Thinking about starting a garden this spring – then you need to read this?! When you are shopping for the right vegetables or flowers do you get confused on what types of seeds or plants to buy? Have you ever noticed that there are two main types? One is modern hybrids and the other is heirloom varieties? And yes it can be quite confusing at times! Let me explain a few facts that might help you make the right choices. If you are concerned about your health and your family’s health than I suggest you use heirloom seeds. In fact I have five great reasons why you should use heirloom seeds for optimal health and for the best garden with abundant produce throughout out the whole season. Read on to learn why you should not use hybrid seeds!
What is the different?
- Hybrids are created by crossing two selected varieties usually resulting in strong plants that will yield more than heirlooms, but are not always the most nutritious or flavorful.
- Heirlooms vegetables are one time varieties that are open-pollinated, and have been handed down from one generation to that next with a history of success.
5 Reasons To You Should Be Growing Organic Heirlooms Produce:
1. The Best Flavor Forever: When we talk about food for our families Flavor is a must! According to George DeVault, former executive director of Seed Savers Exchange at SeedSavers.org “A lot of the breeding programs for modern hybrids have sacrificed taste and nutrition.”
Seed Savers is the leading nonprofit organization dedicated to saving and sharing heirloom and other rare seeds. Hybrids are sometimes cross-bred to be picked green and gas-ripened for commercial growing and to be shipped across the country. One good example of this is the Florida tomato that many times has very little flavor and not worth spending your hard-earned money on. Heirloom seeds are many times centuries old and shipability was not a consideration but flavor is.
2. Heirlooms and their Nutritional value: Some of the newer varieties of commercial seeds and breeders push for higher yields and many times seeds have been breed for disease and pest resistance, look, and convenience, but lose much in nutritional value. Recent research has shown that in many cases that hybrid produce has lost much of its nutritional value and according to the NY Times we are breeding the nutritional value out of our food.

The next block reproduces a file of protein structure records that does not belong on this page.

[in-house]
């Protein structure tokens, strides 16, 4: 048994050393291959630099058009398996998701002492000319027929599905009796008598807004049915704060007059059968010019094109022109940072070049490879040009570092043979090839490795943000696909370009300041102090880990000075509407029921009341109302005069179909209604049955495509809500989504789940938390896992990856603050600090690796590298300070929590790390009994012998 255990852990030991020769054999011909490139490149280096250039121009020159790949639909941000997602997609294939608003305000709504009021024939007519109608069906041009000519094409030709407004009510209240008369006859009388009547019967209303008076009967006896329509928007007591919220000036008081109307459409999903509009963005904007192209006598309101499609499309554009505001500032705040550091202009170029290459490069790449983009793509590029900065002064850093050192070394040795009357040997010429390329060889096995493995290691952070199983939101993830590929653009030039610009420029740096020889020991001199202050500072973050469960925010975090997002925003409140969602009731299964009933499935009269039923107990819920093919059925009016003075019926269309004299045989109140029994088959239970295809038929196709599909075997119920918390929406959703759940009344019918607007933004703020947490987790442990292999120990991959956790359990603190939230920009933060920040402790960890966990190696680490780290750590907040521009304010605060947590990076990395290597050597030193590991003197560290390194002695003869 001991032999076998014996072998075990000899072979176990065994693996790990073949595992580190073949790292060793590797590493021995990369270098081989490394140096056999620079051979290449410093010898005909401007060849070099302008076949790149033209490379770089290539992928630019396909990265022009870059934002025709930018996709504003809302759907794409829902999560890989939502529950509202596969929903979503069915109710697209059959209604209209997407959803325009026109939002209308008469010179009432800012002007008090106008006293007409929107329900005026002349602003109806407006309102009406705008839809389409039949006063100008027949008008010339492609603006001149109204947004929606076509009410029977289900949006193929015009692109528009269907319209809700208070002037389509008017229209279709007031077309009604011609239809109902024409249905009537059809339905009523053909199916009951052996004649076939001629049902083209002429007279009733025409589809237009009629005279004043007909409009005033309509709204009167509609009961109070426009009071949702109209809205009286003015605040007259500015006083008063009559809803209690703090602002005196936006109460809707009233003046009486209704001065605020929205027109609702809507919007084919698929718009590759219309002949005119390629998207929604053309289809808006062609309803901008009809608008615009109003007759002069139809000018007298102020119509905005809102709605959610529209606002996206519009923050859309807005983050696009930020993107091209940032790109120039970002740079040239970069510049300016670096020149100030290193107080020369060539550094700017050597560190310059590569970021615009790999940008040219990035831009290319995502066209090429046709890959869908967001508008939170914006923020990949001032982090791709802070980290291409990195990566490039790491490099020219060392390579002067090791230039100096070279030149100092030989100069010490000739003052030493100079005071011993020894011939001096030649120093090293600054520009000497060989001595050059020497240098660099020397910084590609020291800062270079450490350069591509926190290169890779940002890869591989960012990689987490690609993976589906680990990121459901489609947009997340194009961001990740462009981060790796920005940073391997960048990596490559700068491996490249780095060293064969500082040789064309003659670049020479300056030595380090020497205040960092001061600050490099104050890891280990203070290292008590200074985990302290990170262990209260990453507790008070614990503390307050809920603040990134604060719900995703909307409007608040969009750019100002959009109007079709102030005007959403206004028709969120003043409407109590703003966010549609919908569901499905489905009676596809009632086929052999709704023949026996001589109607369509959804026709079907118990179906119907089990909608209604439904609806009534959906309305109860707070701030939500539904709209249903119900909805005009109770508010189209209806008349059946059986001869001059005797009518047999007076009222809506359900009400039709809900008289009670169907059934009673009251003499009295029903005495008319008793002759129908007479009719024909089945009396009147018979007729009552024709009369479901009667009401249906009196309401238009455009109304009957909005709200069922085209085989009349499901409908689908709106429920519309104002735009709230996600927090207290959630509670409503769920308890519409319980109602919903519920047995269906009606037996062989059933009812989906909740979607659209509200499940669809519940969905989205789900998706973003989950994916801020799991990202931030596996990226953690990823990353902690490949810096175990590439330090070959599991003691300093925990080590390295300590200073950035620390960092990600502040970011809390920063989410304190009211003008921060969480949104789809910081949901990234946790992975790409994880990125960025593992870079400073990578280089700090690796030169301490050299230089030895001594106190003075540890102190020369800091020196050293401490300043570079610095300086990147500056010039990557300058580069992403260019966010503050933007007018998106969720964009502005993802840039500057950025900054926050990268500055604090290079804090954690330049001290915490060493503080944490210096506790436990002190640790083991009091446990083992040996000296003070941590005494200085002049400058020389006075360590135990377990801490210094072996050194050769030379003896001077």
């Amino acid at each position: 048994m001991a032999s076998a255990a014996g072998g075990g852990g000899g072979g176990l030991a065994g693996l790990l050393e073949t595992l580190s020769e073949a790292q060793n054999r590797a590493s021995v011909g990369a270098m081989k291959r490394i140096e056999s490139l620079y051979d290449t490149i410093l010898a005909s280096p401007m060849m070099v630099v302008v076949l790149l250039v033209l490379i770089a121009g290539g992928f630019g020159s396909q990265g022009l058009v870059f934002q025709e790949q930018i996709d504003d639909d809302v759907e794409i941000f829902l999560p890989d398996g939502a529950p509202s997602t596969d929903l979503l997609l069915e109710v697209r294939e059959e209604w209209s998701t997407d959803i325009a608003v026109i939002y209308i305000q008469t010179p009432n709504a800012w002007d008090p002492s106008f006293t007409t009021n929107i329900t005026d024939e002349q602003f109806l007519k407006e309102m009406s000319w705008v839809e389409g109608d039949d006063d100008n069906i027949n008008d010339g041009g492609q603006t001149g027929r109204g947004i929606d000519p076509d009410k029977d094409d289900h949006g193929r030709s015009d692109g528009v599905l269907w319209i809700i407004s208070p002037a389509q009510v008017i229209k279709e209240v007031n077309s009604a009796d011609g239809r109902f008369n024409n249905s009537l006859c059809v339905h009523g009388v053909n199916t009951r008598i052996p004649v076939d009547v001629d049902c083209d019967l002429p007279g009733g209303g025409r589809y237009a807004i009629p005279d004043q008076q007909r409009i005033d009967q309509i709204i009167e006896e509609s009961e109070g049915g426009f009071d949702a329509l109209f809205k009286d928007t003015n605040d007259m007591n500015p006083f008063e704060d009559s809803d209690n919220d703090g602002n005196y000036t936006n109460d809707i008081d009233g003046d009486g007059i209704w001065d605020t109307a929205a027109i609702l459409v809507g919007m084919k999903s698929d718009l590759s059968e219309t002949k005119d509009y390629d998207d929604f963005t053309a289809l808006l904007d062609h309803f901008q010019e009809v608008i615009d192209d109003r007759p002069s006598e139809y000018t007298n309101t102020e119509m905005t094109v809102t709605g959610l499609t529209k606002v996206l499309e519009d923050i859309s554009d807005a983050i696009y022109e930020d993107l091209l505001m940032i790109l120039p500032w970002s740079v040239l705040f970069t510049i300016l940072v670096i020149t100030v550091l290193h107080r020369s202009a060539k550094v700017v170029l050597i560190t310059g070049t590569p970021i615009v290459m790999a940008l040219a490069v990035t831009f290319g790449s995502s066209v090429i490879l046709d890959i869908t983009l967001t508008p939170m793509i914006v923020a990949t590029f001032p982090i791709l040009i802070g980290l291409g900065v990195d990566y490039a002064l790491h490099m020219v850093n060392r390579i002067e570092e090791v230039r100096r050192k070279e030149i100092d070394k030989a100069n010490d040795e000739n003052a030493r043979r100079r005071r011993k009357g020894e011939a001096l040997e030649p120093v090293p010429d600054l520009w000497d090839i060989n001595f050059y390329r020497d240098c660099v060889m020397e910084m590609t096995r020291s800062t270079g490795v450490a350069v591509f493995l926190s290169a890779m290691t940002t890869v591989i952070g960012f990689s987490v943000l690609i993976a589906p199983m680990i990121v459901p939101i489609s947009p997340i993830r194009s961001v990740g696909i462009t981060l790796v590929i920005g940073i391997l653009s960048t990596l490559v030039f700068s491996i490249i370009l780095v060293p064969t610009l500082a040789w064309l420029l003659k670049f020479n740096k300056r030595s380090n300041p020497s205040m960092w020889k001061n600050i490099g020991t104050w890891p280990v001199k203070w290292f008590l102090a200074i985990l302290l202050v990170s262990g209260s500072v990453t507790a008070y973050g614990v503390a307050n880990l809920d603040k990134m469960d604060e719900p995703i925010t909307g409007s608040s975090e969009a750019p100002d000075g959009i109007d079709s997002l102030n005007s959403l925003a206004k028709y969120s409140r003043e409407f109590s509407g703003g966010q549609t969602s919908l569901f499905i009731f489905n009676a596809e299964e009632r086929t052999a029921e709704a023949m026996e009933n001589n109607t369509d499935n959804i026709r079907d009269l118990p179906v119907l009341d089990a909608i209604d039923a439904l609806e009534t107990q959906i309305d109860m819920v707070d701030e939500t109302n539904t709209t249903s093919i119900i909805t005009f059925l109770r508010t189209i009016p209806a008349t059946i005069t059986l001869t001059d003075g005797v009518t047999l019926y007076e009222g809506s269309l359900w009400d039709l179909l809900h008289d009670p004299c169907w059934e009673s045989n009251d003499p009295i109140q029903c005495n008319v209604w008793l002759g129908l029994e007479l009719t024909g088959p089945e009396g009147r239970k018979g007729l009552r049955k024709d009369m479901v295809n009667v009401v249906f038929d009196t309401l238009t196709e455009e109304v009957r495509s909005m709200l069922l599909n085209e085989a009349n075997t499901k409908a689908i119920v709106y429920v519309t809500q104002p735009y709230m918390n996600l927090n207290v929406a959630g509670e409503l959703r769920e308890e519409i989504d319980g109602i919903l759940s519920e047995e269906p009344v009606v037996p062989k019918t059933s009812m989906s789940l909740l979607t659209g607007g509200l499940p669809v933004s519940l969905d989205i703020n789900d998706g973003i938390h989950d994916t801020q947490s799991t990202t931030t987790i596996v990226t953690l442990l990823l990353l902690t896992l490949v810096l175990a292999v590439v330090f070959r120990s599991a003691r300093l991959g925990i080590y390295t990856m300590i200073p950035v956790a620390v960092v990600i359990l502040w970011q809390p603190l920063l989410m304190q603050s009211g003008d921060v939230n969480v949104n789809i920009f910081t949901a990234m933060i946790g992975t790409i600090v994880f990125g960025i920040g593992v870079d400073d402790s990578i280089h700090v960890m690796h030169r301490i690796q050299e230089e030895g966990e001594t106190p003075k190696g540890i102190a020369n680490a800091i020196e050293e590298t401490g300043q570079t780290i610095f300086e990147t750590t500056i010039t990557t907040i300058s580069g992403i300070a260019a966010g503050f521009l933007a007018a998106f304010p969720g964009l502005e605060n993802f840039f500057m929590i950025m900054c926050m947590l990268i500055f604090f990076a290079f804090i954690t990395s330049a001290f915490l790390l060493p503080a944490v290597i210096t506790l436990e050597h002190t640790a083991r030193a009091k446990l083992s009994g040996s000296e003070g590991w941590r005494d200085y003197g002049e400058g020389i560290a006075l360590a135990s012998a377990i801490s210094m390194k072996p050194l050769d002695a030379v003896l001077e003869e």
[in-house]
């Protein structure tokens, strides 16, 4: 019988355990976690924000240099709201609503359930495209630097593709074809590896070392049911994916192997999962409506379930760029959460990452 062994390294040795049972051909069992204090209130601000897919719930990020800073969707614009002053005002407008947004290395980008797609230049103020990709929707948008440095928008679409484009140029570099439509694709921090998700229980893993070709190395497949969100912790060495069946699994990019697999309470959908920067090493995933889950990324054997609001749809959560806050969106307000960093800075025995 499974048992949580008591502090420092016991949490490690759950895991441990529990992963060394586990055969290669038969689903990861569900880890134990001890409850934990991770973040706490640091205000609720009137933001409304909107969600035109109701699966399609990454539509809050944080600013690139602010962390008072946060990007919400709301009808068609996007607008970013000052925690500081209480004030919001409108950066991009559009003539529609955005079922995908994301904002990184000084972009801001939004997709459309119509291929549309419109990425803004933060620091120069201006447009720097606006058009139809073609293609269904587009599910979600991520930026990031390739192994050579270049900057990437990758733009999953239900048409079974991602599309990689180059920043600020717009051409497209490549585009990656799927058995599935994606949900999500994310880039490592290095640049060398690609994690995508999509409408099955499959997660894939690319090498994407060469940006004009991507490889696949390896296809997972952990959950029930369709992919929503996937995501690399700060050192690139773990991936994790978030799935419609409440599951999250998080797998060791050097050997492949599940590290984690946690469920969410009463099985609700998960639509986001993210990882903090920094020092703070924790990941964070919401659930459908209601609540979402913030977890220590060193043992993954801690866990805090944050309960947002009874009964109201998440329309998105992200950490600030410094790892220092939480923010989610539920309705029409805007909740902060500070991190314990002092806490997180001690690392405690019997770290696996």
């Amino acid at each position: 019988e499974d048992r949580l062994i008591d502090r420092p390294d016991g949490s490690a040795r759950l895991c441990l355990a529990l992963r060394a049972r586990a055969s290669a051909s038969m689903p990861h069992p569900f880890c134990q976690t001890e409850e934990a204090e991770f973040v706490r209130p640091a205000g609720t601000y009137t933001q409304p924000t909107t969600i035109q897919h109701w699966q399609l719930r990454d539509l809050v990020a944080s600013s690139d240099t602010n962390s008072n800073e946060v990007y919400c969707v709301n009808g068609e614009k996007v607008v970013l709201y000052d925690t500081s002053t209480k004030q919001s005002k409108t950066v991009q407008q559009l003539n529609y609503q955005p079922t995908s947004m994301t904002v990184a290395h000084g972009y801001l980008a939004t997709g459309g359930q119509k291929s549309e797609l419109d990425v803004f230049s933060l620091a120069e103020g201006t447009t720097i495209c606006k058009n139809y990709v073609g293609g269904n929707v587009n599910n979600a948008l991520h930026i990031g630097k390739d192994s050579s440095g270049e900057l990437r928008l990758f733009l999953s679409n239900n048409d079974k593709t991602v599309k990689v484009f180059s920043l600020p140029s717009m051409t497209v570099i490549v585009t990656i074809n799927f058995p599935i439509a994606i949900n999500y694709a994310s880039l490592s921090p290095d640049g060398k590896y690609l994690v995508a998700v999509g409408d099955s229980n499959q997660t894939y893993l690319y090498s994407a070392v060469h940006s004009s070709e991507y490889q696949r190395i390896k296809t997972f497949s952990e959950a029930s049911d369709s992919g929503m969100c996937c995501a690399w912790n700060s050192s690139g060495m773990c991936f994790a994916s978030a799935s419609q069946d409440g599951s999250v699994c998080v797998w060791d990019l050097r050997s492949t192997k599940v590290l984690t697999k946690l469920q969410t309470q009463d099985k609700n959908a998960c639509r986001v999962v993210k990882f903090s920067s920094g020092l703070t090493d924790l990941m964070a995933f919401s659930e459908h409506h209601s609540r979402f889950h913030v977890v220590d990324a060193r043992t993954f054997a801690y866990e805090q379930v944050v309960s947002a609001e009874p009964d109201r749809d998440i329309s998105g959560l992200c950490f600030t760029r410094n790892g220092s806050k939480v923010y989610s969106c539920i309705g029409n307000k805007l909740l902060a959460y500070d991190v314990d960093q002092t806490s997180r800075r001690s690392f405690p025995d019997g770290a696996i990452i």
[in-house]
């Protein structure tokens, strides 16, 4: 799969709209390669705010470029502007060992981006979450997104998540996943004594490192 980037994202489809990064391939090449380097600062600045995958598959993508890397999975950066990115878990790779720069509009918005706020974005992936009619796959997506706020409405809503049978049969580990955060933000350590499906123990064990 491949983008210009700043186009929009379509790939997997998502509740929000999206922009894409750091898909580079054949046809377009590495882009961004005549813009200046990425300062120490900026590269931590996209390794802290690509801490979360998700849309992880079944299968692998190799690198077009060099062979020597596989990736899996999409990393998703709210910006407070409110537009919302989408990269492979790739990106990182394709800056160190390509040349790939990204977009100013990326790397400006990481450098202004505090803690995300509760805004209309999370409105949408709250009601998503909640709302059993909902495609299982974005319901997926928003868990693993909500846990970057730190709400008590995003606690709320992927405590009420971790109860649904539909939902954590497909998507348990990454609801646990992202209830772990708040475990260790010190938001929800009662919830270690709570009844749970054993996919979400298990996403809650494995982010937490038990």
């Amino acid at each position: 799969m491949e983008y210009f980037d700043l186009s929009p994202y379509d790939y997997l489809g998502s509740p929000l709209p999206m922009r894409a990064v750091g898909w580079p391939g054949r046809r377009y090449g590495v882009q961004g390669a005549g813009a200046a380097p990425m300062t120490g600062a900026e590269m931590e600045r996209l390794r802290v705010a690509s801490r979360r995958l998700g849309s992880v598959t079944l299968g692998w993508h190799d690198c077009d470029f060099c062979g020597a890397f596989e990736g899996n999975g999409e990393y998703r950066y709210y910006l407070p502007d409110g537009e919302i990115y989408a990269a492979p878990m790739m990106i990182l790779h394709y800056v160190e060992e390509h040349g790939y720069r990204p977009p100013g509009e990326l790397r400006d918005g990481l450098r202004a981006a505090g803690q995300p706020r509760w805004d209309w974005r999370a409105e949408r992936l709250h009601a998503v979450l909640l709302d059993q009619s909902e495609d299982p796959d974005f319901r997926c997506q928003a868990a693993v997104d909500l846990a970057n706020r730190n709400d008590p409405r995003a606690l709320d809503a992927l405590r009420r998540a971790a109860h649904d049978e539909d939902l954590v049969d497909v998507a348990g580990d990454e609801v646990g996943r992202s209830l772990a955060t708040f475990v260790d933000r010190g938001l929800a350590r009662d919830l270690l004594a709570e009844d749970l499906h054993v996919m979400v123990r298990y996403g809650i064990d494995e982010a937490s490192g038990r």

3. Heirlooms ripen gradually: Commercial producers of produce use hybrids because one vegetable ripens at the same time which is convenient, saves them time and makes transportability so much easier. Heirlooms seeds usually give you a continuing supply of fresh produce and longer growing seasons.
4. Heirlooms are open-pollinated: I you are using non-hybrid seed (heirloom) varieties you are growing original strains with much higher nutritional content that have generations of true to type – meaning that they are exactly like their parent plants. Heirlooms seeds can be saved from year to year with the same great results while hybrids seeds might be like the parent plant or they might turn out very different.
5. Saves You Money: In a time when our country is in financial crisis using heirlooms seeds from your own produce makes a lot of sense. It can save you money this year and for many years to come. The best ways to reduce your cost of living is growing your own food. Organic heirlooms seeds can be saved from year to year with the same great results and nutrition and in their natural form the way Nature meant it to be.
One great source to purchase organic heirloom seeds and supplies — check out marysheirloomseeds.
Check this utube out for great information to help you start your own organic garden!
Home gardening has made a big come back! Many people no longer trust the foods they buy in their local grocery stores because of the nutritional value, the contamination of pesticides and herbicides, and the genetically modified foods that have been linked to so many health concerns. Growing your own is a great choice financially and for your health. If you are interested in starting your own garden check out a beginner’s guide @ www.sparkpeople.com or www.bhg.com/gardening/vegetable/vegetables/planning-your-first-vegetable-garden/
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